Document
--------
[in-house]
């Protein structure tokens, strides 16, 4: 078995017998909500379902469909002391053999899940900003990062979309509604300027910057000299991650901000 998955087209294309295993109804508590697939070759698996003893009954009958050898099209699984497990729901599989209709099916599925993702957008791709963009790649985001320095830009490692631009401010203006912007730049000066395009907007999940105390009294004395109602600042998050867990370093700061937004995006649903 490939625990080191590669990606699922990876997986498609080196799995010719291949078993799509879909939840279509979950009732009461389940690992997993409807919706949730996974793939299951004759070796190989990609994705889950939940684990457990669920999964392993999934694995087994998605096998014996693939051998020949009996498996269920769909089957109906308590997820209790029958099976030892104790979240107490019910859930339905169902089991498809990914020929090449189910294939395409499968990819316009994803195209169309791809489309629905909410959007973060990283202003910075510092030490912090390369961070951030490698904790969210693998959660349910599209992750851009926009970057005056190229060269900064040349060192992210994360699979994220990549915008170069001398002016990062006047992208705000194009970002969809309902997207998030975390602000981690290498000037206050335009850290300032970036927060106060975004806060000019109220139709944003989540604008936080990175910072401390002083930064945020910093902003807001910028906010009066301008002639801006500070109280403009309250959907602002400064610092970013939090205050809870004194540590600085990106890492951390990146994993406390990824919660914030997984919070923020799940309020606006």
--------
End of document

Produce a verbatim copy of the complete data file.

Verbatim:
[in-house]
């Protein structure tokens, strides 16, 4: 078995017998909500379902469909002391053999899940900003990062979309509604300027910057000299991650901000 998955087209294309295993109804508590697939070759698996003893009954009958050898099209699984497990729901599989209709099916599925993702957008791709963009790649985001320095830009490692631009401010203006912007730049000066395009907007999940105390009294004395109602600042998050867990370093700061937004995006649903 490939625990080191590669990606699922990876997986498609080196799995010719291949078993799509879909939840279509979950009732009461389940690992997993409807919706949730996974793939299951004759070796190989990609994705889950939940684990457990669920999964392993999934694995087994998605096998014996693939051998020949009996498996269920769909089957109906308590997820209790029958099976030892104790979240107490019910859930339905169902089991498809990914020929090449189910294939395409499968990819316009994803195209169309791809489309629905909410959007973060990283202003910075510092030490912090390369961070951030490698904790969210693998959660349910599209992750851009926009970057005056190229060269900064040349060192992210994360699979994220990549915008170069001398002016990062006047992208705000194009970002969809309902997207998030975390602000981690290498000037206050335009850290300032970036927060106060975004806060000019109220139709944003989540604008936080990175910072401390002083930064945020910093902003807001910028906010009066301008002639801006500070109280403009309250959907602002400064610092970013939090205050809870004194540590600085990106890492951390990146994993406390990824919660914030997984919070923020799940309020606006």